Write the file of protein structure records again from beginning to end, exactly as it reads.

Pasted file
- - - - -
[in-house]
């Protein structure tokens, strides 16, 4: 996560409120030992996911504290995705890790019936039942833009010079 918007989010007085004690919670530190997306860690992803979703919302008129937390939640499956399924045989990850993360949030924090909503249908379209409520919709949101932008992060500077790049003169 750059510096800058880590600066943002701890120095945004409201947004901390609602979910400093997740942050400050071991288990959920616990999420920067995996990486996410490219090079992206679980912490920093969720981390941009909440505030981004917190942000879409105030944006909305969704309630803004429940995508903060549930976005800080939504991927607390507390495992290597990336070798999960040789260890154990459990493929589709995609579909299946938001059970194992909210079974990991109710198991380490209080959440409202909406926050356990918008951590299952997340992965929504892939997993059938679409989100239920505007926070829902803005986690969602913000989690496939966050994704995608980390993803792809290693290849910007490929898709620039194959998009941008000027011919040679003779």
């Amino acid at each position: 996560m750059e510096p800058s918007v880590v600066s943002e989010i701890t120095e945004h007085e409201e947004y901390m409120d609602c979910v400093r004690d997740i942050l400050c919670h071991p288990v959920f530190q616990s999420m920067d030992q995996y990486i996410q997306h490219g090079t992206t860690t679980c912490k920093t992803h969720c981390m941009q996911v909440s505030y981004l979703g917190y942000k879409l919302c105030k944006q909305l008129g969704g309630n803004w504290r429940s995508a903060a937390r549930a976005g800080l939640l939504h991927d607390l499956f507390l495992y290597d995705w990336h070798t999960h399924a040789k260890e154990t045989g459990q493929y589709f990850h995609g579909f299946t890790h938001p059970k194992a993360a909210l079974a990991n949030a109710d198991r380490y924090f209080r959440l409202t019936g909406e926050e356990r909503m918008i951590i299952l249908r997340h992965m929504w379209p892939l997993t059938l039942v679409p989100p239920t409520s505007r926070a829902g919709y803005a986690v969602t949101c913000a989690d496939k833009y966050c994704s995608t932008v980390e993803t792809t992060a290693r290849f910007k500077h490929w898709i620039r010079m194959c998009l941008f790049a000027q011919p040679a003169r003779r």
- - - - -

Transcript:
[in-house]
């Protein structure tokens, strides 16, 4: 996560409120030992996911504290995705890790019936039942833009010079 918007989010007085004690919670530190997306860690992803979703919302008129937390939640499956399924045989990850993360949030924090909503249908379209409520919709949101932008992060500077790049003169 750059510096800058880590600066943002701890120095945004409201947004901390609602979910400093997740942050400050071991288990959920616990999420920067995996990486996410490219090079992206679980912490920093969720981390941009909440505030981004917190942000879409105030944006909305969704309630803004429940995508903060549930976005800080939504991927607390507390495992290597990336070798999960040789260890154990459990493929589709995609579909299946938001059970194992909210079974990991109710198991380490209080959440409202909406926050356990918008951590299952997340992965929504892939997993059938679409989100239920505007926070829902803005986690969602913000989690496939966050994704995608980390993803792809290693290849910007490929898709620039194959998009941008000027011919040679003779």
């Amino acid at each position: 996560m750059e510096p800058s918007v880590v600066s943002e989010i701890t120095e945004h007085e409201e947004y901390m409120d609602c979910v400093r004690d997740i942050l400050c919670h071991p288990v959920f530190q616990s999420m920067d030992q995996y990486i996410q997306h490219g090079t992206t860690t679980c912490k920093t992803h969720c981390m941009q996911v909440s505030y981004l979703g917190y942000k879409l919302c105030k944006q909305l008129g969704g309630n803004w504290r429940s995508a903060a937390r549930a976005g800080l939640l939504h991927d607390l499956f507390l495992y290597d995705w990336h070798t999960h399924a040789k260890e154990t045989g459990q493929y589709f990850h995609g579909f299946t890790h938001p059970k194992a993360a909210l079974a990991n949030a109710d198991r380490y924090f209080r959440l409202t019936g909406e926050e356990r909503m918008i951590i299952l249908r997340h992965m929504w379209p892939l997993t059938l039942v679409p989100p239920t409520s505007r926070a829902g919709y803005a986690v969602t949101c913000a989690d496939k833009y966050c994704s995608t932008v980390e993803t792809t992060a290693r290849f910007k500077h490929w898709i620039r010079m194959c998009l941008f790049a000027q011919p040679a003169r003779r």